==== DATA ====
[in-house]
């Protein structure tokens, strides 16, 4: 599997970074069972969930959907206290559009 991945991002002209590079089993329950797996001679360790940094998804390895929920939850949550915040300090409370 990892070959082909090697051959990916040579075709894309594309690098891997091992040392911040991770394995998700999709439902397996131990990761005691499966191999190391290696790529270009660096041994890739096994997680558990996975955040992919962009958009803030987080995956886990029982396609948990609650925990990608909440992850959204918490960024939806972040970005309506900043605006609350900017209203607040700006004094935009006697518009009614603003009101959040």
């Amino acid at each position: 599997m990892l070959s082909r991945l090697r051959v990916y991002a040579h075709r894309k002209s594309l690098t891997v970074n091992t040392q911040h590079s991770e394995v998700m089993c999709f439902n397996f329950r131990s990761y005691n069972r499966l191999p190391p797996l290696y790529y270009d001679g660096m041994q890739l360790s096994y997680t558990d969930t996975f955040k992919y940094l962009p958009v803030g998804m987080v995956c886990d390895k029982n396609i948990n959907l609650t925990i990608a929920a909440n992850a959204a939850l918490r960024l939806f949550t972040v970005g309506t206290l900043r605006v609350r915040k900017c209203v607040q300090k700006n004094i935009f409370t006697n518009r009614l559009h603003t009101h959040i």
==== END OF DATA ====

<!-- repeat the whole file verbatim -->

[in-house]
């Protein structure tokens, strides 16, 4: 599997970074069972969930959907206290559009 991945991002002209590079089993329950797996001679360790940094998804390895929920939850949550915040300090409370 990892070959082909090697051959990916040579075709894309594309690098891997091992040392911040991770394995998700999709439902397996131990990761005691499966191999190391290696790529270009660096041994890739096994997680558990996975955040992919962009958009803030987080995956886990029982396609948990609650925990990608909440992850959204918490960024939806972040970005309506900043605006609350900017209203607040700006004094935009006697518009009614603003009101959040």
């Amino acid at each position: 599997m990892l070959s082909r991945l090697r051959v990916y991002a040579h075709r894309k002209s594309l690098t891997v970074n091992t040392q911040h590079s991770e394995v998700m089993c999709f439902n397996f329950r131990s990761y005691n069972r499966l191999p190391p797996l290696y790529y270009d001679g660096m041994q890739l360790s096994y997680t558990d969930t996975f955040k992919y940094l962009p958009v803030g998804m987080v995956c886990d390895k029982n396609i948990n959907l609650t925990i990608a929920a909440n992850a959204a939850l918490r960024l939806f949550t972040v970005g309506t206290l900043r605006v609350r915040k900017c209203v607040q300090k700006n004094i935009f409370t006697n518009r009614l559009h603003t009101h959040i």